REIT Lenders Face Hurdles to Maintain Historic Growth
Nonbank lenders boosted loan origination by more than 62 percent, buoyed by property sales at or near historic valuations, according to early figures from mortgage real estate investment trusts.
Even before all year-end numbers are in, data collected by CoStar on 23 publicly reporting mortgage REITS show they originated $31 billion in loans and expanded their total loan portfolios to more than $65 billion, an increase of about $11 billion.
The surge increased competitive pressure on banks to cut deals on loan terms and played a part in reducing bank commercial real estate loan growth. The nation's banks expanded those loan portfolios by $92 billion, an increase of 4.3 percent, which was down from loan growth of 5.6 percent the previous year, according to FDIC data.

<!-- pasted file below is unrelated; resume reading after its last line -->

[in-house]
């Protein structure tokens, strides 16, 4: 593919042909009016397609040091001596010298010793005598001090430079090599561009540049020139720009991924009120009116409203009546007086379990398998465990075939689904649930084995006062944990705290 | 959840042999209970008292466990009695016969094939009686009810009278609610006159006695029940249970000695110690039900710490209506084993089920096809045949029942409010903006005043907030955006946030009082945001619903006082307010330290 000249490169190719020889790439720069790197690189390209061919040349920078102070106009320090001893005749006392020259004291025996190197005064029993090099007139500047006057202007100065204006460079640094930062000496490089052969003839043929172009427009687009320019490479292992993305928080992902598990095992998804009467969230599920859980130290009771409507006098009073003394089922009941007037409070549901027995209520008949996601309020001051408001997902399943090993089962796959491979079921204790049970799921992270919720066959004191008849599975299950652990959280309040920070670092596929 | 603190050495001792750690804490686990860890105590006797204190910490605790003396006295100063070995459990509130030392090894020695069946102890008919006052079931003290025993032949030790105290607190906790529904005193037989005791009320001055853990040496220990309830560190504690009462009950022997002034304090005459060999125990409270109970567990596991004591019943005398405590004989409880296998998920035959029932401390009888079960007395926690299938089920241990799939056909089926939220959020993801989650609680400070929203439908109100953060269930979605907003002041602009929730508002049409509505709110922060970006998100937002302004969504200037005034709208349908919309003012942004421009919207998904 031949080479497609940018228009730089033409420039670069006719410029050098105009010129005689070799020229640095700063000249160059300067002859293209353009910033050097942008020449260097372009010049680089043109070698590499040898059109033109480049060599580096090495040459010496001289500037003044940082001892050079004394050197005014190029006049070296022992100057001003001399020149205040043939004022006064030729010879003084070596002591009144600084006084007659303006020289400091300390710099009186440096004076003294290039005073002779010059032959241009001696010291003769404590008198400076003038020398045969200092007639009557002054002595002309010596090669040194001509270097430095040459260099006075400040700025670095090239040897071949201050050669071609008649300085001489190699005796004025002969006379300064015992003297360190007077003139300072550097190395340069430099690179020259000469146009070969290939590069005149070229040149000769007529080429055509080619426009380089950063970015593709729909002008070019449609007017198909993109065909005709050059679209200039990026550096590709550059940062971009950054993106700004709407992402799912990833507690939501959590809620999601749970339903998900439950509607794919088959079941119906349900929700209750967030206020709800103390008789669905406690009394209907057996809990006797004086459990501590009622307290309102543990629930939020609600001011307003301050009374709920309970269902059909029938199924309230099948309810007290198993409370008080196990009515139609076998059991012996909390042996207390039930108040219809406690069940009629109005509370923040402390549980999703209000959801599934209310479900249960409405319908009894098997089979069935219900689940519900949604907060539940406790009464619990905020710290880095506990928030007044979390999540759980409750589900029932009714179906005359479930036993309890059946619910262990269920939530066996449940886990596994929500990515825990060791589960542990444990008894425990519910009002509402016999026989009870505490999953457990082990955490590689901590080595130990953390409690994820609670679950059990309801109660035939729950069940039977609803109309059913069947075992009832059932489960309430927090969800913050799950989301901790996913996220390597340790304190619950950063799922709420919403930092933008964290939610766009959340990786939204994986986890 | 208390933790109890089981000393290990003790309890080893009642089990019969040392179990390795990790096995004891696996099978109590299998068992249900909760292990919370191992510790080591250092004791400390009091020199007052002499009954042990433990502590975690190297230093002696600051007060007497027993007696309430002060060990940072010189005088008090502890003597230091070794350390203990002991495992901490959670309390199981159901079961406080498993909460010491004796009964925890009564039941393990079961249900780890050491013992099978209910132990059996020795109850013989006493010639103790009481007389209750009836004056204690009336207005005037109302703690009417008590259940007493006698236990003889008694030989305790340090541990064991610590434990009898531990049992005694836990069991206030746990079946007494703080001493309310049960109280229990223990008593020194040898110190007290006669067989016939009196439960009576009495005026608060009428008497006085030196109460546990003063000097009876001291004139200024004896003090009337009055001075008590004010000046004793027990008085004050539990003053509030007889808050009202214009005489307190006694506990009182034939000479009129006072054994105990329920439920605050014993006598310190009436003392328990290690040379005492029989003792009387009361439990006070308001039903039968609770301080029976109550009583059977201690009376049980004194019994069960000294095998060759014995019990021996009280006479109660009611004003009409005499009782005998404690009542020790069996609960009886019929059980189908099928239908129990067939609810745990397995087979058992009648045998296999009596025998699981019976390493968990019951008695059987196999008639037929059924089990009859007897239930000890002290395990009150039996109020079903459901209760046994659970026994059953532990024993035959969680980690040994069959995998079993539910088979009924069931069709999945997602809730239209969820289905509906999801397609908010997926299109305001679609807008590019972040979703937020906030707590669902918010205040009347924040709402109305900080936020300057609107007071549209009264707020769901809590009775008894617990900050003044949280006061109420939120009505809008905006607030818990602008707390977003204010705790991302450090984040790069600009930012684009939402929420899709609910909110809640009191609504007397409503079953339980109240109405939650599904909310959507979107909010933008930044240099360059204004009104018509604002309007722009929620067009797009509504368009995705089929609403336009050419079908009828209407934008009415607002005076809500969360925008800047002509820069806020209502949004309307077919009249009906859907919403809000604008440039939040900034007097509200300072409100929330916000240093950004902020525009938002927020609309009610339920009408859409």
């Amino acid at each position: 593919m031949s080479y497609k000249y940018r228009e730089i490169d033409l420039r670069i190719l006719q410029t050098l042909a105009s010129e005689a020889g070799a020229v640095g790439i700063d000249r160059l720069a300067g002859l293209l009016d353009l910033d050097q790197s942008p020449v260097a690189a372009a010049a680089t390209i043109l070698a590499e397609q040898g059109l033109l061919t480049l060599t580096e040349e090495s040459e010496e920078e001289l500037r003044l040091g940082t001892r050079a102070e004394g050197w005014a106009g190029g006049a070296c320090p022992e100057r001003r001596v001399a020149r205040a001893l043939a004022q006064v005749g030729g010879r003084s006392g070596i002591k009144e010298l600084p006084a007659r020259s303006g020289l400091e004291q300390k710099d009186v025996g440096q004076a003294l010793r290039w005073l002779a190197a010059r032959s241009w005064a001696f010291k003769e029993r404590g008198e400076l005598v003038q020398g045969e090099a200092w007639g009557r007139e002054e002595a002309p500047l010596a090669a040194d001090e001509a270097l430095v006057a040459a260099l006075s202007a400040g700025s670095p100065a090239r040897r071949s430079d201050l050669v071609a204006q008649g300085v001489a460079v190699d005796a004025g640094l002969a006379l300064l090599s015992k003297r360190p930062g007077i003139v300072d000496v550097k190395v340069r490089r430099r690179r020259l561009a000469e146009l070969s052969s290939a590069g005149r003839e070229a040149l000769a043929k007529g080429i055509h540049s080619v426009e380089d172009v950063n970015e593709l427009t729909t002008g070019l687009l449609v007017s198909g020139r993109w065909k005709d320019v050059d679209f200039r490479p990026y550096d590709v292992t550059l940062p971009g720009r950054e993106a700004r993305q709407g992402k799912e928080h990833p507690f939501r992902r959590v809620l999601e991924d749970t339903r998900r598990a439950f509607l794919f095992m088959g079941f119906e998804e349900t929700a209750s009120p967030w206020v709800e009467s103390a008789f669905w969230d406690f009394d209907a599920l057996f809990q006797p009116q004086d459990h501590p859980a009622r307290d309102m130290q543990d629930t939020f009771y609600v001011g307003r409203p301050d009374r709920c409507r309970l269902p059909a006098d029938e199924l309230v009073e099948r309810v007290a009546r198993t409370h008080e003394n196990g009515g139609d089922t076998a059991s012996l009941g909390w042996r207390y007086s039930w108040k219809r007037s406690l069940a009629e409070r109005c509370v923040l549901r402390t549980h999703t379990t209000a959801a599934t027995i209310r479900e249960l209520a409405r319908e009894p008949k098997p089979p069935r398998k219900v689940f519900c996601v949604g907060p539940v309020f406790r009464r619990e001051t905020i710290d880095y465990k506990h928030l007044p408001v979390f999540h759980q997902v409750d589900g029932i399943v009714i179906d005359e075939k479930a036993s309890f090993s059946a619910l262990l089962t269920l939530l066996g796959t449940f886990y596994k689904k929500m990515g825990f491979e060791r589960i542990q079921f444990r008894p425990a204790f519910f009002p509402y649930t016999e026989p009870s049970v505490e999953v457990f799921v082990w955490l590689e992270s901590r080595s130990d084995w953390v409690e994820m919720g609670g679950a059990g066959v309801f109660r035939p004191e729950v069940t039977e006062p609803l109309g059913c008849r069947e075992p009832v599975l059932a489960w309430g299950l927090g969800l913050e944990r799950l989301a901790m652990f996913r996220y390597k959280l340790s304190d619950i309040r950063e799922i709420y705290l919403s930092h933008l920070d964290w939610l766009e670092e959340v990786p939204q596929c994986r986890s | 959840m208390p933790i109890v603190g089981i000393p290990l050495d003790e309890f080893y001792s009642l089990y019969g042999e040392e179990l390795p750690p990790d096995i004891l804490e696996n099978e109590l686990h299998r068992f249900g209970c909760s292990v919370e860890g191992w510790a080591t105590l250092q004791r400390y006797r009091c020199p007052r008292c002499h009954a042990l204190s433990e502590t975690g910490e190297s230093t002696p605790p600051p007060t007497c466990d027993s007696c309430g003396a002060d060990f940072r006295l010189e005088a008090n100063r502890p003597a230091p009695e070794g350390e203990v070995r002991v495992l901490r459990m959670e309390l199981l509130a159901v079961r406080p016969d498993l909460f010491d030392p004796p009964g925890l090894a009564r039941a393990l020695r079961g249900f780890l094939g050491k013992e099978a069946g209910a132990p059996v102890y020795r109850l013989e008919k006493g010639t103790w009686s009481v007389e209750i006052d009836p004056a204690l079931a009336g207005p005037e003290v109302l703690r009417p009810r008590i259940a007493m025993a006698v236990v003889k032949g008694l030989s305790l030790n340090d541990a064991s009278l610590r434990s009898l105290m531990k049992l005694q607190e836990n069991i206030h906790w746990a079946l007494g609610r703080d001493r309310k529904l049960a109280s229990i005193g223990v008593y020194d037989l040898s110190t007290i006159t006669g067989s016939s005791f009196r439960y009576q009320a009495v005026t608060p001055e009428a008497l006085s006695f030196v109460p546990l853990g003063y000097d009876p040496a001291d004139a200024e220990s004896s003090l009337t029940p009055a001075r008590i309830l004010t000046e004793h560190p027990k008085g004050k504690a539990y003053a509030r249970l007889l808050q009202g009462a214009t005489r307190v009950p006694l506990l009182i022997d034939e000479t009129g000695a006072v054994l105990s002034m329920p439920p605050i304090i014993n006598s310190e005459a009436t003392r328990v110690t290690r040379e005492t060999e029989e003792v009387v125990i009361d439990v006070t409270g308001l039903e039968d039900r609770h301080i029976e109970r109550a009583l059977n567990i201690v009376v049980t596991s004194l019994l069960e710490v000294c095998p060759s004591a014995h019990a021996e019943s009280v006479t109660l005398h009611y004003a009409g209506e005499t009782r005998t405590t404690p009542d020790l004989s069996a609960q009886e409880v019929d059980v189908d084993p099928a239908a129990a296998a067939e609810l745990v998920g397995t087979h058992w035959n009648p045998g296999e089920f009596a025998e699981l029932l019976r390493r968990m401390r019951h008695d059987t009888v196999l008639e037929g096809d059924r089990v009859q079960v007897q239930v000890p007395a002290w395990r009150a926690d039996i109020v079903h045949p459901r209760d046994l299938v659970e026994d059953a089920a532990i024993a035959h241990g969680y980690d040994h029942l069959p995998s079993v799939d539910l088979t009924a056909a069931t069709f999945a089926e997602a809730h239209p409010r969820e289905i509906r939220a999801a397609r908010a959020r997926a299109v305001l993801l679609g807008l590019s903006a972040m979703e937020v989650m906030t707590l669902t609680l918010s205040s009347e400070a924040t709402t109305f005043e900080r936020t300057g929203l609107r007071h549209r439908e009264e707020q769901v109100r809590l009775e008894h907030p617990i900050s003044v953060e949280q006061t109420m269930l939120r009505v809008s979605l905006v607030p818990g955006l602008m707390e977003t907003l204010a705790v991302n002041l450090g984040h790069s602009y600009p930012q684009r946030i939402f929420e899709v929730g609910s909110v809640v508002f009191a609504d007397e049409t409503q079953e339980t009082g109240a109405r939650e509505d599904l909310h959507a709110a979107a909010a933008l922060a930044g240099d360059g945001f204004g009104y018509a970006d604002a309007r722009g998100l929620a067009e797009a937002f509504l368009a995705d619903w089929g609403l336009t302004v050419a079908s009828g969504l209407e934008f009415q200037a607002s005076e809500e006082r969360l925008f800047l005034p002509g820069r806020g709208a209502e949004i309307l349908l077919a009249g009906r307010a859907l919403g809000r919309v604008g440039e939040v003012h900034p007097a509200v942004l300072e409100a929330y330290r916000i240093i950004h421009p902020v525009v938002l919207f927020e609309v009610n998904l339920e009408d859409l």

Blackstone Mortgage Trust exemplifies the growth of nonbank lenders. The REIT more than doubled its loan origination last year from 2017, to $7.9 billion from $3.6 billion. Blackstone's loan assets grew $4.1 billion last year. Only one bank out of the more than 5,400 in the country outperformed that pace -- Citibank with commercial real estate loan growth of $5.38 billion.
The competitive pressure from nonbank lenders could wane a bit this year as they face challenges on several fronts. For one, 2019 got off to a slow start following stock market volatility in December and some concern about peak valuations, REIT executives said.
In addition, U.S. investors in collateralized loan obligations popular among nonbank lenders may be shifting to fixed-rate assets after the Federal Reserve's recent flip on interest rate hikes.